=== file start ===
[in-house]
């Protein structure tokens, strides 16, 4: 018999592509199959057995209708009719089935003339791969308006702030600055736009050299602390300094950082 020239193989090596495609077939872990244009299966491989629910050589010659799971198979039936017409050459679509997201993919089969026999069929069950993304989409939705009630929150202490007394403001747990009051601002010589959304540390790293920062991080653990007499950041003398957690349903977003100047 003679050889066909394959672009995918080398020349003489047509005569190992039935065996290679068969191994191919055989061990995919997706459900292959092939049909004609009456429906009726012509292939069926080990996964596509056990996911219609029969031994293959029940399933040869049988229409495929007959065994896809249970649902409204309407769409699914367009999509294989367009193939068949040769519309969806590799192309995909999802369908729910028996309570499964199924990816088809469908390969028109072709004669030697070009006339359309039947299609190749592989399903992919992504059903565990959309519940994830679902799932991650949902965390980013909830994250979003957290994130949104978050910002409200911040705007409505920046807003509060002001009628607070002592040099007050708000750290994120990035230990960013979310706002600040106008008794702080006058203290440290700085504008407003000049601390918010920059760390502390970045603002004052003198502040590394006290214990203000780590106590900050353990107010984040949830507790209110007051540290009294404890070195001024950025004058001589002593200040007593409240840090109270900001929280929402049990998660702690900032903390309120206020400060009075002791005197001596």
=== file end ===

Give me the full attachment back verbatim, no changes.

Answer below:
[in-house]
């Protein structure tokens, strides 16, 4: 018999592509199959057995209708009719089935003339791969308006702030600055736009050299602390300094950082 020239193989090596495609077939872990244009299966491989629910050589010659799971198979039936017409050459679509997201993919089969026999069929069950993304989409939705009630929150202490007394403001747990009051601002010589959304540390790293920062991080653990007499950041003398957690349903977003100047 003679050889066909394959672009995918080398020349003489047509005569190992039935065996290679068969191994191919055989061990995919997706459900292959092939049909004609009456429906009726012509292939069926080990996964596509056990996911219609029969031994293959029940399933040869049988229409495929007959065994896809249970649902409204309407769409699914367009999509294989367009193939068949040769519309969806590799192309995909999802369908729910028996309570499964199924990816088809469908390969028109072709004669030697070009006339359309039947299609190749592989399903992919992504059903565990959309519940994830679902799932991650949902965390980013909830994250979003957290994130949104978050910002409200911040705007409505920046807003509060002001009628607070002592040099007050708000750290994120990035230990960013979310706002600040106008008794702080006058203290440290700085504008407003000049601390918010920059760390502390970045603002004052003198502040590394006290214990203000780590106590900050353990107010984040949830507790209110007051540290009294404890070195001024950025004058001589002593200040007593409240840090109270900001929280929402049990998660702690900032903390309120206020400060009075002791005197001596």